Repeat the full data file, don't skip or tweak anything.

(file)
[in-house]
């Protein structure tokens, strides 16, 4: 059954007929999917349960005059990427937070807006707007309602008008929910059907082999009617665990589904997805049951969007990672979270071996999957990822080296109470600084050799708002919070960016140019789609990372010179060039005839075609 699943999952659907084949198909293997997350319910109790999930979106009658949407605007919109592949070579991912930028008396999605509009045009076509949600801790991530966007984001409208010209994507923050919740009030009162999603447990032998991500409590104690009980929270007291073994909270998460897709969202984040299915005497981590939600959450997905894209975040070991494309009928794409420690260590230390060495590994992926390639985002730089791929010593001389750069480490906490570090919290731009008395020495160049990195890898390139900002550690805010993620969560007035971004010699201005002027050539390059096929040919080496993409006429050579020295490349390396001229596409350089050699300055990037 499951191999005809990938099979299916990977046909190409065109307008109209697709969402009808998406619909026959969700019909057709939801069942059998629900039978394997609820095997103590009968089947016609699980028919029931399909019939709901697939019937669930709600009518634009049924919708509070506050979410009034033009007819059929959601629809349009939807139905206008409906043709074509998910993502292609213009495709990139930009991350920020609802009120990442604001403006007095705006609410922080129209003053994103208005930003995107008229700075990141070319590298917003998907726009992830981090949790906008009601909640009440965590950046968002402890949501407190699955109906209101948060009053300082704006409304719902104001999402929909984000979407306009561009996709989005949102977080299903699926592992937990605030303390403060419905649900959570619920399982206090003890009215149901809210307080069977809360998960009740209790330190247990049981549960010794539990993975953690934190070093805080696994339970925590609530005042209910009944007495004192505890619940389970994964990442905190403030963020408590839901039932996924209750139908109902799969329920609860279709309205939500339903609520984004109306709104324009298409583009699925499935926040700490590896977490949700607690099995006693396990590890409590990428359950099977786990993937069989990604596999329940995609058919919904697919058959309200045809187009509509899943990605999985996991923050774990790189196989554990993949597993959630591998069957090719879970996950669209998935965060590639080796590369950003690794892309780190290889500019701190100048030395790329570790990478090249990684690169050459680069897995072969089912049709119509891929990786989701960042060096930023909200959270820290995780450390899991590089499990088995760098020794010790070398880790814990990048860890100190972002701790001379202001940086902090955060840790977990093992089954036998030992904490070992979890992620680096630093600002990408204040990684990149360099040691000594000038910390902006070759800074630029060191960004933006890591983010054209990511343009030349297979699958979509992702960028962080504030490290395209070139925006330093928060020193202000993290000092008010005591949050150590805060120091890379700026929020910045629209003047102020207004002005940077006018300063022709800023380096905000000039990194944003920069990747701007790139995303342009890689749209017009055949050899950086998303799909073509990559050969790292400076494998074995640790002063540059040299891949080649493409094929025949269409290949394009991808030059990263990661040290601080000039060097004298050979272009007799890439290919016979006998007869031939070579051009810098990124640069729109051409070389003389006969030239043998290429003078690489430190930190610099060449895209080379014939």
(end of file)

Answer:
[in-house]
């Protein structure tokens, strides 16, 4: 059954007929999917349960005059990427937070807006707007309602008008929910059907082999009617665990589904997805049951969007990672979270071996999957990822080296109470600084050799708002919070960016140019789609990372010179060039005839075609 699943999952659907084949198909293997997350319910109790999930979106009658949407605007919109592949070579991912930028008396999605509009045009076509949600801790991530966007984001409208010209994507923050919740009030009162999603447990032998991500409590104690009980929270007291073994909270998460897709969202984040299915005497981590939600959450997905894209975040070991494309009928794409420690260590230390060495590994992926390639985002730089791929010593001389750069480490906490570090919290731009008395020495160049990195890898390139900002550690805010993620969560007035971004010699201005002027050539390059096929040919080496993409006429050579020295490349390396001229596409350089050699300055990037 499951191999005809990938099979299916990977046909190409065109307008109209697709969402009808998406619909026959969700019909057709939801069942059998629900039978394997609820095997103590009968089947016609699980028919029931399909019939709901697939019937669930709600009518634009049924919708509070506050979410009034033009007819059929959601629809349009939807139905206008409906043709074509998910993502292609213009495709990139930009991350920020609802009120990442604001403006007095705006609410922080129209003053994103208005930003995107008229700075990141070319590298917003998907726009992830981090949790906008009601909640009440965590950046968002402890949501407190699955109906209101948060009053300082704006409304719902104001999402929909984000979407306009561009996709989005949102977080299903699926592992937990605030303390403060419905649900959570619920399982206090003890009215149901809210307080069977809360998960009740209790330190247990049981549960010794539990993975953690934190070093805080696994339970925590609530005042209910009944007495004192505890619940389970994964990442905190403030963020408590839901039932996924209750139908109902799969329920609860279709309205939500339903609520984004109306709104324009298409583009699925499935926040700490590896977490949700607690099995006693396990590890409590990428359950099977786990993937069989990604596999329940995609058919919904697919058959309200045809187009509509899943990605999985996991923050774990790189196989554990993949597993959630591998069957090719879970996950669209998935965060590639080796590369950003690794892309780190290889500019701190100048030395790329570790990478090249990684690169050459680069897995072969089912049709119509891929990786989701960042060096930023909200959270820290995780450390899991590089499990088995760098020794010790070398880790814990990048860890100190972002701790001379202001940086902090955060840790977990093992089954036998030992904490070992979890992620680096630093600002990408204040990684990149360099040691000594000038910390902006070759800074630029060191960004933006890591983010054209990511343009030349297979699958979509992702960028962080504030490290395209070139925006330093928060020193202000993290000092008010005591949050150590805060120091890379700026929020910045629209003047102020207004002005940077006018300063022709800023380096905000000039990194944003920069990747701007790139995303342009890689749209017009055949050899950086998303799909073509990559050969790292400076494998074995640790002063540059040299891949080649493409094929025949269409290949394009991808030059990263990661040290601080000039060097004298050979272009007799890439290919016979006998007869031939070579051009810098990124640069729109051409070389003389006969030239043998290429003078690489430190930190610099060449895209080379014939």